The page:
The citizens of Pakistan are facing an exceptionally challenging Ramadan this year as a result of hyperinflation, an economic slowdown, and reduced incomes. The situation has severely limited their buying power and put a damper on their daily expenses, particularly in terms of edible commodities, during the holy month.
Despite the arrival of the month of blessings, where commodity prices typically fall drastically worldwide, rates of supplies in Pakistan have multiplied, causing further misery for a nation already struggling with poverty. Retailers have reported receiving fruits and vegetables at higher rates, while wholesalers have cited a shortage of supplies.
Meeting kitchen expenses, particularly for the mediocre and low-income groups, has become a daunting task due to skyrocketing inflation. Ramadan delights, such as pakoras, are now more expensive, and the price of chickpea flour – a staple ingredient in the dish – has soared to an unprecedented level, being sold at between Rs250-300 per kilo compared to Rs150-200 last year. Readymade pakoras are available in the market for Rs400 per kilo.
The prices of Iranian dates have skyrocketed to Rs600 per kilo, while the price of bananas, a critical ingredient in fruit chaat (salad), has soared from Rs200 a dozen to Rs500 per dozen in just one month. Meanwhile, chicken meat, whose price has already increased several times during the past few months, is now being sold at Rs750-800 per kilo as compared to its earlier rate of Rs650 per kilo. It is expected to surpass the price of beef.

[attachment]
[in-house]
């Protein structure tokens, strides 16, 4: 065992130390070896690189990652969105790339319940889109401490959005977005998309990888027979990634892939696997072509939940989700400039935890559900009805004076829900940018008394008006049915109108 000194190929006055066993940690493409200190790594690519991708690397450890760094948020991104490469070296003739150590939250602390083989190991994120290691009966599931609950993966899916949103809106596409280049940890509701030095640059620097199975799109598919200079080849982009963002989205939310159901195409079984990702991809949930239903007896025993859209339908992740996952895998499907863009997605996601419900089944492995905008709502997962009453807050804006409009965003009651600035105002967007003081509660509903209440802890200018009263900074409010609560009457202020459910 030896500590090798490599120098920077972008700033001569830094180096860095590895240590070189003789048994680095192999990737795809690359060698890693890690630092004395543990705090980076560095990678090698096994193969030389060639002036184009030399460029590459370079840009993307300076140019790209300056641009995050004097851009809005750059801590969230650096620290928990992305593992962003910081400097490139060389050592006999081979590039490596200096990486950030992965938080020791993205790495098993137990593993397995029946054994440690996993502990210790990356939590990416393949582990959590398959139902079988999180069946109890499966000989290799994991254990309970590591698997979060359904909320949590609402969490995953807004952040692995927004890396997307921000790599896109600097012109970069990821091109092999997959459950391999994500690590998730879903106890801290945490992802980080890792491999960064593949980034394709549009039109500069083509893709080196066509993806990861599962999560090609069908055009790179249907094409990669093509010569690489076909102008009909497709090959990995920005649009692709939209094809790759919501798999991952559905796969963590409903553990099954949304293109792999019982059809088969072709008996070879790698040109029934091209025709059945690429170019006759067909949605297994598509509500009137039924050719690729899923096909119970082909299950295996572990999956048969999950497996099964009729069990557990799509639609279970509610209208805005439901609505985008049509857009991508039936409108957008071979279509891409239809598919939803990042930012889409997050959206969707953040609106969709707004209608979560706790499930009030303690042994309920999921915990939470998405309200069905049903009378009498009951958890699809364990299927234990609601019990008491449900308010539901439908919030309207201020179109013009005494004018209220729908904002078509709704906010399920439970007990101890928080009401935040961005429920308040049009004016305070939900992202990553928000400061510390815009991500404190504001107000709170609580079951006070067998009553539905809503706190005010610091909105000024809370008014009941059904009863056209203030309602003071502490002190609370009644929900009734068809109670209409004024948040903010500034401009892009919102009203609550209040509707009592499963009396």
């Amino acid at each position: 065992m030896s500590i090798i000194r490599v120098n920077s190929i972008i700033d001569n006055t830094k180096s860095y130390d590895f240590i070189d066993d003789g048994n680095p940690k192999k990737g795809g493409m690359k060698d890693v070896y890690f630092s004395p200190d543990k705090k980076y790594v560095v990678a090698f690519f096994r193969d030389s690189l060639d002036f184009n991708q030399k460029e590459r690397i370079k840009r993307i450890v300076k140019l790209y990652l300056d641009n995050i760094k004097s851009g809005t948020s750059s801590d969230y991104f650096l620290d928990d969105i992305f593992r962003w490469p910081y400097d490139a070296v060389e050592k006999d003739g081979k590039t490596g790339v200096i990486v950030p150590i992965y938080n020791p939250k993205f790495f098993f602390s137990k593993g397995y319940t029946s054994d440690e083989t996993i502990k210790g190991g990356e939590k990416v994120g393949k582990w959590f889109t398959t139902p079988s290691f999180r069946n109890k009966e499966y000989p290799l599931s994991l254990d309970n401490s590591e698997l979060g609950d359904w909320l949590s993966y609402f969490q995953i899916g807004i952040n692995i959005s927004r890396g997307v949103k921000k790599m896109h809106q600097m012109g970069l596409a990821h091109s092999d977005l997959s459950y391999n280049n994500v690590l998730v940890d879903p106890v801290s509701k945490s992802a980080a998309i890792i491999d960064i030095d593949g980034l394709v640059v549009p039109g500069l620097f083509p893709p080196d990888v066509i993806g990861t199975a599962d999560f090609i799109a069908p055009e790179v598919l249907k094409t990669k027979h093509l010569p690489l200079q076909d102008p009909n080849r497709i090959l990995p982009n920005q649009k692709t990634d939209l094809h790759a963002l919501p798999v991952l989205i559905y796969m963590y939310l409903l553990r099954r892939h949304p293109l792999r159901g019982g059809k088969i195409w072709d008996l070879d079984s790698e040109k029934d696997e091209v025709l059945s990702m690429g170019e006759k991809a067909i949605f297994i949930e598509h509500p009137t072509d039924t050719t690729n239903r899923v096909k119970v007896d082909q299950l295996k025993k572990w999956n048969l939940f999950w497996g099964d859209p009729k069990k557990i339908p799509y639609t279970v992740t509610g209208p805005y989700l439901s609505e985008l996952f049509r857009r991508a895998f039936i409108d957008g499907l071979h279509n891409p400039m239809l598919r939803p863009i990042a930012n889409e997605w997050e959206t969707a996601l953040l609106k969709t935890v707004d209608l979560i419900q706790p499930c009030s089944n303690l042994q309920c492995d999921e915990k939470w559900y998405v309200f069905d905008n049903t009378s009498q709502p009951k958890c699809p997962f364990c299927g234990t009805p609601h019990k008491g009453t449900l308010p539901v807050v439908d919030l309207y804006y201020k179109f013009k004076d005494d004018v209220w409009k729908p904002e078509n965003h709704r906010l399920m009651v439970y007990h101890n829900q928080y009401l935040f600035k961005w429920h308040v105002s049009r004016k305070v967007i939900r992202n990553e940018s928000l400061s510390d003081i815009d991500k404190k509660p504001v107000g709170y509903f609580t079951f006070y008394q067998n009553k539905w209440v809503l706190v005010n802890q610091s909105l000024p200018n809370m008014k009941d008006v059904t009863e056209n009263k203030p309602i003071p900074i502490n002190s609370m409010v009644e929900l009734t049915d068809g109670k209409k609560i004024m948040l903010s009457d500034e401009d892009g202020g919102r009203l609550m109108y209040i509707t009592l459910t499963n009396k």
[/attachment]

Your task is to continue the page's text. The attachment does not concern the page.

Many households prefer to purchase loose flour because of affordability concerns. However, the availability of loose flour is already scarce in several areas, and it is being sold at Rs160 per kilo, making it extremely difficult for breadwinners to feed their families. In some cities, tandoori naan is being sold at Rs30, while in others, it is being sold for Rs40.
Onions, a basic cooking ingredient, are being sold between Rs120-200 per kilo at retail markets compared to Rs40-80 during last Ramazan. High-quality basmati rice is being sold at Rs360 per kilo, as compared to Rs250 last year, while the fine quality cooking oil is available at around Rs650 per litre against the price of Rs400 last year. Loose milk rates have increased to Rs210 per litre as compared to Rs150 last year, and yogurt is being sold between Rs280-300 per kilo compared to its price of Rs240 last year.
The citizens’ misery has been exacerbated by a surge in electricity and gas rates. Overall, this Ramadan is proving to be a trying time for the citizens of Pakistan as they struggle to make ends meet during the holy month.